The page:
Basics of access control

The main components of an access control system include

Access point:
  • The entrance point which can include security gates, turnstiles and door locks. A building can have a single access point, or multiple including meeting rooms, offices or any room that houses valuable or confidential items.
  • Credentials can include fobs and key card entry systems, encrypted badges, mobile credentials, PIN codes and passwords. 
Readers and/or keypads:
  • At the access point, readers send the credential data to a control panel to authenticate the credential and request access. If using a keypad or biometric reader (such a fingerprint scan, facial ID, or retina scan), users will enter their PIN or complete a scan prior to obtaining access.
Control panel:
  • The control panel receives data from the reader and verifies the validity of the credential. If approved, the control panel transmits to the access point via the access control server, and the door will unlock. If the data is not approved, the user will be denied entry.
Access control server:
  • The server retains user data, access privileges, and audit logs. The server might be on-premises or managed in the cloud. The threat from hacking and security breaches requires that system maintenance and software updates be performed regularly.

Basic vs. intelligent access control  

Basic access control might do the job of restricting access to a building or an office space, but that might not always be enough protection in today’s world.  A locked door can keep unwanted people out of your space, but how do you make sure that only the correct people have access to your credential data?  This concern is where intelligent access control comes in.

Basic systems use keycards, fobs or mobile credentials to restrict entrance. Intelligent systems take it one step further in requiring ID authorization, entry schedules and entry requirements to limit access.  For example, you can require 2 elements to gain entry, something physical and some intelligence.  The physical could be a keycard or fob and intelligence could be PIN code, password or facial recognition.

Intelligent systems will use multi-factor verification by combining a physical barrier with user authorization.  The use of mobile credentials can incorporate an extra level of protection to your intelligent access control.  Smartphones most usually require a password, touch ID or facial recognition.  

What to look for in access control systems

Advancements in security technology, now affords many enhanced features and options in access control systems. Budgetary concerns should be factored in when choosing the type of credentials you’d like to use. Keycards are the most budget friendly choice, up front. However, the back end costs of keycards might end up costing you more over time. Keycards are frequently lost and require replacing which also poses a security threat, if the keycard ends up in the wrong hands. To increase the level of protection, you can purchase encrypted keycards or use two-factor authentication.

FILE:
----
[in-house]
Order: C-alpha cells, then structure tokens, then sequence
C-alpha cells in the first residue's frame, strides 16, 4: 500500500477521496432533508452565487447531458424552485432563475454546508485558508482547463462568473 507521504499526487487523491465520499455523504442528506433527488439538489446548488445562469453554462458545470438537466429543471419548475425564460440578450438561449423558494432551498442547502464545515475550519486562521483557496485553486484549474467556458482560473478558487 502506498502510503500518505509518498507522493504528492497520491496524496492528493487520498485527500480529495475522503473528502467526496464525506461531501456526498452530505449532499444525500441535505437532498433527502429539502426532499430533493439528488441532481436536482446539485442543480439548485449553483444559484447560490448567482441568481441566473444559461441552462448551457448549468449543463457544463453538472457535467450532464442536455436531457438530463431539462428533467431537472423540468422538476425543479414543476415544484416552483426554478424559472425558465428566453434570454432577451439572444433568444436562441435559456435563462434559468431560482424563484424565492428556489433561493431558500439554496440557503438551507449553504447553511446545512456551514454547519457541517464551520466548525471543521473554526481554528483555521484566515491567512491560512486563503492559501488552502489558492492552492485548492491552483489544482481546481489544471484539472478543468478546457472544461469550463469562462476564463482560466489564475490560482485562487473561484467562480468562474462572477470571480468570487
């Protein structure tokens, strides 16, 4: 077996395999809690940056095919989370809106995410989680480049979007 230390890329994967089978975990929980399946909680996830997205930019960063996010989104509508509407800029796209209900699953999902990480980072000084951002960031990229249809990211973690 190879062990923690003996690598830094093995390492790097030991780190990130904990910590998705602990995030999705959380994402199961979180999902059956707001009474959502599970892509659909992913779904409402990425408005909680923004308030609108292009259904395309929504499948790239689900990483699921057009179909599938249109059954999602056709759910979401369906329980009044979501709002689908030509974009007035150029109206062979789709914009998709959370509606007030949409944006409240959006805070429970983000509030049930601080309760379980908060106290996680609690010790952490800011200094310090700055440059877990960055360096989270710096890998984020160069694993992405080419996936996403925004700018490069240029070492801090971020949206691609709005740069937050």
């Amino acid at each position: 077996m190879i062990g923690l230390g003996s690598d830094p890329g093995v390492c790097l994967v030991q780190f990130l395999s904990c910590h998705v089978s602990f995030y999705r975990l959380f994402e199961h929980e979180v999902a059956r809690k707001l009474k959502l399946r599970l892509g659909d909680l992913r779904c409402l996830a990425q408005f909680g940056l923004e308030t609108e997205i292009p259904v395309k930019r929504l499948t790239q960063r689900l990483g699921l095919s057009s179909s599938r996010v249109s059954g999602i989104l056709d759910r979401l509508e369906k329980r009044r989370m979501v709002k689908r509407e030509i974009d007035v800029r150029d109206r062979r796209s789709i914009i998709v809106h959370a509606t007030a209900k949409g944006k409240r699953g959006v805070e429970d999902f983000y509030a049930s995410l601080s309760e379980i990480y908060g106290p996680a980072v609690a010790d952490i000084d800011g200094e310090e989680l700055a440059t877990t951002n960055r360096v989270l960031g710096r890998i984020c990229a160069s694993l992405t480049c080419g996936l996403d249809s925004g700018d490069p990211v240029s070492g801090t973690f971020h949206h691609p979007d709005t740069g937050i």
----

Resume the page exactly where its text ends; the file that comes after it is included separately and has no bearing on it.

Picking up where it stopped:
The best value and security would be in mobile credential.  It gives your users the ease of using their mobile devices to enter and exit the building and the probability of them losing their device, sharing it with co-workers or leaving it at home is greatly reduced.

You should always add the consideration of maintenance and system management when planning an access control system. Many legacy systems use readers and on-site servers which require in-person management and maintenance.  Older readers and slower system updates are prone to tampering.  The need to access or update your system remotely, has become increasingly important.  If this is the case for your business, a cloud-based platform should be considered.

What is access control that runs on the cloud?

With cloud-based access control, your access control hardware (readers, hubs and control boards) communicates with software via the cloud for a more flexible, scalable security solution.
Benefits include:

  • Remotely control your hardware including unlocks and lockdowns.
  • Instantly creating and revoking credentials for users.
  • Real-time notifications for access events and potential threats.
  • Maintenance and troubleshooting without needing to be on-premises.
  • Automatic system updates from the cloud. Keeping your security measures up-to date.
  • Real-time audit trails for all access activity, which can be accessed from any authorized device.
  • Integrate your access control system with other building security software, for example, video surveillance, communication tools, and space management solutions.

We are proud to partner with Isonas and 2N for access control systems, contact a netRelevance professional for assistance in design, pricing and installation.

“The need to access or update your system remotely, has become increasingly important.  If this is the case for your business, a cloud-based platform should be considered.”


Connect PVM’s during COVID-19

It’s both digital signage and an active theft deterrent seamlessly integrated into a single device.
Traditionally, Public View Monitors